Band History, Family Crest & Coats of Arms

Early Origins of the Band family

The surname Band was first found in Champagne, where the family was traced from early times.

Early History of the Band family

This web page shows only a small excerpt of our Band research. Another 160 words (11 lines of text) covering the years 1276, 1300, 1400, 1429, 1518, 1524, 1544, 1553, 1684, and 1748 are included under the topic Early Band History in all our PDF Extended History products and printed products wherever possible.

Band Spelling Variations

Spelling variations of this family name include: Ban, Bans, Band, Bant, Bands, Bants, Bande, Bandes, Bante, Bantes, Baun, Bauns, Baund, Baunds, Baunt, Baunts, du Ban and many more.

Early Notables of the Band family (pre 1700)

Another 39 words (3 lines of text) are included under the topic Early Band Notables in all our PDF Extended History products and printed products wherever possible.


United States Band migration to the United States +

Some of the first settlers of this family name were:

Band Settlers in United States in the 17th Century
  • John Band, who arrived in Virginia in 1637 [1]
  • George Band, who arrived in New England in 1650 [1]
  • William Band, who landed in Virginia in 1654 [1]
  • Robert Band, who landed in Connecticut in 1659 [1]
  • Hatton Band, who landed in Maryland in 1662 [1]
Band Settlers in United States in the 18th Century
  • Peter Band, who arrived in Pennsylvania in 1748 [1]

Australia Band migration to Australia +

Emigration to Australia followed the First Fleets of convicts, tradespeople and early settlers. Early immigrants include:

Band Settlers in Australia in the 19th Century
  • Mr. Benjamin Band (Bunn), British Convict who was convicted in Worcester, England for 7 years, transported aboard the "Asia" on 20th July 1837, arriving in New South Wales, Australia [2]

New Zealand Band migration to New Zealand +

Emigration to New Zealand followed in the footsteps of the European explorers, such as Captain Cook (1769-70): first came sealers, whalers, missionaries, and traders. By 1838, the British New Zealand Company had begun buying land from the Maori tribes, and selling it to settlers, and, after the Treaty of Waitangi in 1840, many British families set out on the arduous six month journey from Britain to Aotearoa to start a new life. Early immigrants include:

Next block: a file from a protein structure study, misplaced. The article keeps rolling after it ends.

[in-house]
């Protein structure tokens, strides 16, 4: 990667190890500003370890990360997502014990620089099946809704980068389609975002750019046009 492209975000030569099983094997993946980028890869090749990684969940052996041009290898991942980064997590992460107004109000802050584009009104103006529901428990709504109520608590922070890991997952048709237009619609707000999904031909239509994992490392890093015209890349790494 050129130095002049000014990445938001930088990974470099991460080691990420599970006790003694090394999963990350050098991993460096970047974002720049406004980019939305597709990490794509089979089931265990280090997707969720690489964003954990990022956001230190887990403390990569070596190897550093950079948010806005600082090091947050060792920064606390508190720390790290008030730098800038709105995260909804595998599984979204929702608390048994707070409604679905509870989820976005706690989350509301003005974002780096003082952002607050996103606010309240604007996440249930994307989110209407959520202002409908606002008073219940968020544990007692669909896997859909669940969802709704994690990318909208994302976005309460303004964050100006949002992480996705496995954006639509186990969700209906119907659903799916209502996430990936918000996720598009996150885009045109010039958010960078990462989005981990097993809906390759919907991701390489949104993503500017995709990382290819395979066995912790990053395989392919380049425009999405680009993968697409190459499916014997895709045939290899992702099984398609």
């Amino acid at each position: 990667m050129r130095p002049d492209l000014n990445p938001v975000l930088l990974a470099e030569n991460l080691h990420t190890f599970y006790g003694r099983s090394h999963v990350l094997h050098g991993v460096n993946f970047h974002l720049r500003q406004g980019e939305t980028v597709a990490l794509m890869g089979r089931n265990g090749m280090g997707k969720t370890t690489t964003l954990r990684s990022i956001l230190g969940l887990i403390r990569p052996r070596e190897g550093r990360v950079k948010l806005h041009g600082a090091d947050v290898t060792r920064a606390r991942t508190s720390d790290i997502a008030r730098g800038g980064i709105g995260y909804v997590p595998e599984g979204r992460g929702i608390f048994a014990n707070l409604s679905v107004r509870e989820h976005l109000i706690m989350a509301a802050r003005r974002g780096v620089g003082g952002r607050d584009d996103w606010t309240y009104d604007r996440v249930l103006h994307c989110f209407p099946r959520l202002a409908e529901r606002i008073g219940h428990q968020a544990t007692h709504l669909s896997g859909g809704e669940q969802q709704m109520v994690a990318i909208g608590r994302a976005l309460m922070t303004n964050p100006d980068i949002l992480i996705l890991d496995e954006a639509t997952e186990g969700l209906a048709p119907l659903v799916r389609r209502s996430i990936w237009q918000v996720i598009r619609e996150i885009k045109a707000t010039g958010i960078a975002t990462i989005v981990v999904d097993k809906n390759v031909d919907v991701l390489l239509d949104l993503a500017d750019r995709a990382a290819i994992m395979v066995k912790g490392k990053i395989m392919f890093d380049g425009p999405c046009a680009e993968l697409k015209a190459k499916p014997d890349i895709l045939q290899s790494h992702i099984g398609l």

Band Settlers in New Zealand in the 19th Century
  • Patrick Band, aged 20, a joiner, who arrived in Wellington, New Zealand aboard the ship "Rodney" in 1875

Contemporary Notables of the name Band (post 1700) +

  • Richard Band (b. 1953), American composer
  • Douglsa "Doug" Band (b. 1972), presidential aide and counselor to former President Bill Clinton
  • Charles Band (b. 1951), American film director, writer and producer
  • Alex Band (b. 1981), American musician
  • Albert Band (1924-2002), American film director and producer, son of artist Max Band
  • Max Band (1901-1974), Lithuania-born landscape artist
  • Admiral Sir Jonathon Band GCB, DL, ADC (b. 1950), First Sea Lord of the United Kingdom from 2006 to 2009
  • George Christopher Band OBE (b. 1929), English mountaineer
  • Charles Shaw Band CC (1885-1969), Canadian businessman, art collector, and philanthropist


  1. ^ Filby, P. William, Meyer, Mary K., Passenger and immigration lists index : a guide to published arrival records of about 500,000 passengers who came to the United States and Canada in the seventeenth, eighteenth, and nineteenth centuries. 1982-1985 Cumulated Supplements in Four Volumes Detroit, Mich. : Gale Research Co., 1985, Print (ISBN 0-8103-1795-8)
  2. ^ Convict Records Voyages to Australia (Retrieved 7th February 2020). Retrieved from https://convictrecords.com.au/ships/asia/1837


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